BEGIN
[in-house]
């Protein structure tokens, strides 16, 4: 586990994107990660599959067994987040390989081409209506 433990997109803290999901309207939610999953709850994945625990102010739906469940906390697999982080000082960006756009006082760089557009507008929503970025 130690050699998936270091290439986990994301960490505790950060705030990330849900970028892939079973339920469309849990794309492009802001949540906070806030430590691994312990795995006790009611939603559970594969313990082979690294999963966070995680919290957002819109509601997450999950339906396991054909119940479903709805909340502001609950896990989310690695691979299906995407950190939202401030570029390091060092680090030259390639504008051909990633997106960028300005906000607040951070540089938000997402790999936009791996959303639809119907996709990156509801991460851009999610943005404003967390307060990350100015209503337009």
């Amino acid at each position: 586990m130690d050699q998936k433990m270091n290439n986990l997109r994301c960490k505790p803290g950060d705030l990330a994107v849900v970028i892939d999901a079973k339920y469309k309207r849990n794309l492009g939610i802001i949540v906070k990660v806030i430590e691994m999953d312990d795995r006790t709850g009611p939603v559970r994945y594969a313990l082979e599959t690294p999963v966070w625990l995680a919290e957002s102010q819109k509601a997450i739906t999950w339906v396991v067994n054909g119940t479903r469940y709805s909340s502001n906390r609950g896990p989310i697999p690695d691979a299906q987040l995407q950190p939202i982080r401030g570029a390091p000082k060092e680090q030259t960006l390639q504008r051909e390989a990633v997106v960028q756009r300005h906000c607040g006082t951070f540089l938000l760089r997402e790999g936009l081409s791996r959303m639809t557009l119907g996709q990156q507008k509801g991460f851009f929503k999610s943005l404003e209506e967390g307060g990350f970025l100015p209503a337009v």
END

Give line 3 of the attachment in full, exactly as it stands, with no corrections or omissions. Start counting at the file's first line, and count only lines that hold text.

């Amino acid at each position: 586990m130690d050699q998936k433990m270091n290439n986990l997109r994301c960490k505790p803290g950060d705030l990330a994107v849900v970028i892939d999901a079973k339920y469309k309207r849990n794309l492009g939610i802001i949540v906070k990660v806030i430590e691994m999953d312990d795995r006790t709850g009611p939603v559970r994945y594969a313990l082979e599959t690294p999963v966070w625990l995680a919290e957002s102010q819109k509601a997450i739906t999950w339906v396991v067994n054909g119940t479903r469940y709805s909340s502001n906390r609950g896990p989310i697999p690695d691979a299906q987040l995407q950190p939202i982080r401030g570029a390091p000082k060092e680090q030259t960006l390639q504008r051909e390989a990633v997106v960028q756009r300005h906000c607040g006082t951070f540089l938000l760089r997402e790999g936009l081409s791996r959303m639809t557009l119907g996709q990156q507008k509801g991460f851009f929503k999610s943005l404003e209506e967390g307060g990350f970025l100015p209503a337009v």